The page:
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Who are the Lizard Squad? How the hacking collective is causing a stir

Who are the Lizard Squad? Here’s all you need to know about the latest hacking collective

As millions of users around the world logged in recently to find themselves locked out of their Facebook and Instagram accounts, a familiar hacker collective called Lizard Squad appeared to take the credit for it.

In the end, it seems to have been the careless Facebook engineering team themselves who were ultimately responsible for this widespread outage. But it says something that the mere hint of Lizard Squad’s association with the mishap was plausible.

So, just who are Lizard Squad, and why do they do what they do?

Hacking method & targets

Lizard Squad is a hacker collective that made a name for itself when it claimed to be behind repeated DDoS (Distributed Denial of Service) attacks on both Microsoft’s and Sony’s gaming networks in the latter part of 2014.

At the beginning of December, the Squad launched the latest in a series of successive attacks on both the Xbox Live and PlayStation Network services, making it impossible for gamers to play online or access their profiles over the Christmas period – precisely when most gamers wanted to get online to try out their new consoles and games.

Early December also saw gaming website Machinima attacked. Prior to this, Lizard Squad had attacked the online infrastructure of various popular online games, such as Bungie’s mega-hit shooter Destiny and Activision’s Call of Duty: Ghosts. They also targeted EA’s FIFA, Madden, and The Sims 4.

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In each case, getting online to play the games competitively proved a bit of a lottery to say the least.

Rather more seriously, back in August, Lizard Squad tweeted that it had heard there were explosives on an American Airlines flight carrying Sony Online Entertainment president John Smedley – a persistent target of the collective’s ire. The flight was grounded, and a hunt for the team behind the threat commenced.

The most recent attack came this week, as hackers from the team – specifically the “Lizard Squad – Official Cyber Caliphate” – hacked the Malaysia Airlines website. For a brief while, visitors to the website were confronted with a picture of a lizard in a top hat – Lizard Squad’s chosen emblem.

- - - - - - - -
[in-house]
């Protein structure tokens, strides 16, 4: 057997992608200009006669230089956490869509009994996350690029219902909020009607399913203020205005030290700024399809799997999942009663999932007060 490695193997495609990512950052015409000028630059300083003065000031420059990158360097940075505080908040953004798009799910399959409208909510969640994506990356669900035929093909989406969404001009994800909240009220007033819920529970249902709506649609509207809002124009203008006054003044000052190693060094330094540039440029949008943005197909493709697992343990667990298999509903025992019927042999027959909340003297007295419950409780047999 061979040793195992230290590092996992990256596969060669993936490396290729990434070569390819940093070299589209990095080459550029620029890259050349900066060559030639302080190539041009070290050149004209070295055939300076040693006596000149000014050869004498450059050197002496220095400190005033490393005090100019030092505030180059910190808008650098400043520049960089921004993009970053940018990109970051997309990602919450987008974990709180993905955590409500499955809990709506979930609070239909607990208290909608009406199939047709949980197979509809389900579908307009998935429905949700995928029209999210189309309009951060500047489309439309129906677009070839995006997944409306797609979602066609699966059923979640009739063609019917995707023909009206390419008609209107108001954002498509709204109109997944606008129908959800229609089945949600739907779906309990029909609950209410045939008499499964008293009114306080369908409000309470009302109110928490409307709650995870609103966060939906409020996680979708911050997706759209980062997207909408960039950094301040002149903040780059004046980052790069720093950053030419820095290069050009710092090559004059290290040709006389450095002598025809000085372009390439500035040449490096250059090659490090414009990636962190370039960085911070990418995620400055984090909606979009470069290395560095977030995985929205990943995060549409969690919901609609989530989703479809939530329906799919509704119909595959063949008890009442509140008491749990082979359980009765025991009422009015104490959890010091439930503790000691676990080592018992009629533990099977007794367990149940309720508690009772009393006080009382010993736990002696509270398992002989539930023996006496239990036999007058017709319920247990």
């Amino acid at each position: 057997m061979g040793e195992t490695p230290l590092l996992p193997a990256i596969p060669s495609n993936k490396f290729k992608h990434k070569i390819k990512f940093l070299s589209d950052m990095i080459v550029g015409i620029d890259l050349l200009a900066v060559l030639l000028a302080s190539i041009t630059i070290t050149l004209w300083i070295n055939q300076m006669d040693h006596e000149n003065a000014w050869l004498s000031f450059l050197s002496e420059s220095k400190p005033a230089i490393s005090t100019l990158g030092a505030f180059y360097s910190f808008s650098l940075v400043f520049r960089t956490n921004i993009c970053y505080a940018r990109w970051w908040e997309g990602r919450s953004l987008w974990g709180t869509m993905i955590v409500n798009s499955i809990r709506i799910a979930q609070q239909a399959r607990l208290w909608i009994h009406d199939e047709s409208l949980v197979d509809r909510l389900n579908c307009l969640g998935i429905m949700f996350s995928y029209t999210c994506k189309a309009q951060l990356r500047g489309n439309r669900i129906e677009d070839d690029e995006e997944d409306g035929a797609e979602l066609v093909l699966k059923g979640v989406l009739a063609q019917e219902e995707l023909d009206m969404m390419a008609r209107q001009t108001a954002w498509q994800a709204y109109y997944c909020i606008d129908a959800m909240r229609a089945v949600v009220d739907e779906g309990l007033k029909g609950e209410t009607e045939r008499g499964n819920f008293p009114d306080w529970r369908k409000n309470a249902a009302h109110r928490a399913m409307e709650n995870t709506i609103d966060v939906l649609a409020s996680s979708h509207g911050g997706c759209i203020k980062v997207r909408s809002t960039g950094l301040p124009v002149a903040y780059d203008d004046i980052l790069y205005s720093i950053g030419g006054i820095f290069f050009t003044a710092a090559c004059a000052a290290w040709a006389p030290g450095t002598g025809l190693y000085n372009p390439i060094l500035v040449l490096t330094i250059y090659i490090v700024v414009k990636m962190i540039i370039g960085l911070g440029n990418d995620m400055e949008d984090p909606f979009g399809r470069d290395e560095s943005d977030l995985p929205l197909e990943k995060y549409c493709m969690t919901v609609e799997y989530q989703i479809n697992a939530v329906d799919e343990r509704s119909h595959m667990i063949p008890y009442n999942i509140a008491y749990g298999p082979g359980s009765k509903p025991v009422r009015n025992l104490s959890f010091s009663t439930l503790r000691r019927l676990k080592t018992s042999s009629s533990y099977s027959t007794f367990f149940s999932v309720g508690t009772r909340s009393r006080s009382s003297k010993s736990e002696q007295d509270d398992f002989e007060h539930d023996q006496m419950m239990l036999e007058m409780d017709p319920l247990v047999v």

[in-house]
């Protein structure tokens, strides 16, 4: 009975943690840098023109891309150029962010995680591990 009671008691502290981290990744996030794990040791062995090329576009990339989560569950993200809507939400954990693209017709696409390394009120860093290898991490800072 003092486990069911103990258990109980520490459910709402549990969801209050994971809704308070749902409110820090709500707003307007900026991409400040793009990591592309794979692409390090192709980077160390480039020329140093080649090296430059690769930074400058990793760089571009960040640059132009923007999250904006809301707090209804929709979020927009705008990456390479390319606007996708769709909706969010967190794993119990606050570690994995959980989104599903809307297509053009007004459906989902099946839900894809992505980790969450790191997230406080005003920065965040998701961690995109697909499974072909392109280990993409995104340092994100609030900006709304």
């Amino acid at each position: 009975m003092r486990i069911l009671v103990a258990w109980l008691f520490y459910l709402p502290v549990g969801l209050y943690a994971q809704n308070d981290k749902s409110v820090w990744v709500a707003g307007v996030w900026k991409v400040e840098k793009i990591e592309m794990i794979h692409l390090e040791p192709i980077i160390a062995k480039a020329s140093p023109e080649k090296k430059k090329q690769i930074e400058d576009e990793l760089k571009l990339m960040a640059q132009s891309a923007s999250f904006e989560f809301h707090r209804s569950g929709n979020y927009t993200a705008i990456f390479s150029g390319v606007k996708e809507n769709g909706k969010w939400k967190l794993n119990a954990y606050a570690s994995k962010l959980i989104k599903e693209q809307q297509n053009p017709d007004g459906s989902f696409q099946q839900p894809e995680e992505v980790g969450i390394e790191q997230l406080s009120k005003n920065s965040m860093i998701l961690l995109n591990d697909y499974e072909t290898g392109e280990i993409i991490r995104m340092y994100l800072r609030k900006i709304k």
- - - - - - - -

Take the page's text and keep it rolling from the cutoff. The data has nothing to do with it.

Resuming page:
The hacked website also made a somewhat geeky joke concerning the disappearance of flight MH370 with the words “404 – Plane Not Found.”

Malaysia Airlines claims that the website itself remains intact, and that customer bookings are unaffected.

Other Lizard Squad services

In addition to making life marginally less pleasant for gamers, Lizard Squad also offers a paid DDoS attack tool called Lizard Stresser. This enables others to carry out the kind of attacks that the team has carried out.

Interestingly, data from the website used to run this Lizard Stresser tool was recently leaked, though there’s some dispute as to whether the website itself was hacked, or whether there’s a mole in the ranks of Lizard Squad itself.

The Agenda

There doesn’t appear to be any grand scheme to Lizard Squad’s attacks, nor is there a strong philosophy that drives the group to do what it does, aside from the aforementioned desire to sell its DDoS tool.

Following its initial spate of gaming-related attacks, Lizard Squad announced that it would be disbanding due to attention from the authorities. In doing so, it appeared to offer an insight into the collective’s motives:

“We set out on our journey 2 weeks ago with the plan to cause havoc within the gaming community” read the post. “Our motives varied throughout this adventure. Originally it was to see if we could evade being caught and to experience the raw thrill of anarchy, not being bound to phony laws.”

Finally, the sign-off concluded that “really we are just a bunch of guys with too much free time.”

Of course, the group’s disbanded state didn’t last, and the attacks on PSN and Xbox Live continued over the Christmas period. But at least we know the group’s (somewhat tenuous) motives now.

SEE ALSO: Best Games of 2014
Lizard Squad

Lizard Squad members

The aforementioned sign-off note listed eight members of Lizard Squad by their handles: dragon, Komodo, ryan, sp3c, abdilo, Chameleon, Vagineer, and Gecko. A ninth individual, chF, was named as a friend of the group.

After this note was posted, the aforementioned Machinima attack was claimed by members named Criminal, Jordie, Pain, and Plague.

All in all, Lizard Squad seems to resemble more of a loose affiliation of hackers than a tight-knit team.

Some alleged Lizard Squad members have been arrested for their links to computer crimes over the past few months, including an 18-year-old man from Southport and 22-year-old Vinnie Omari from Twickenham.

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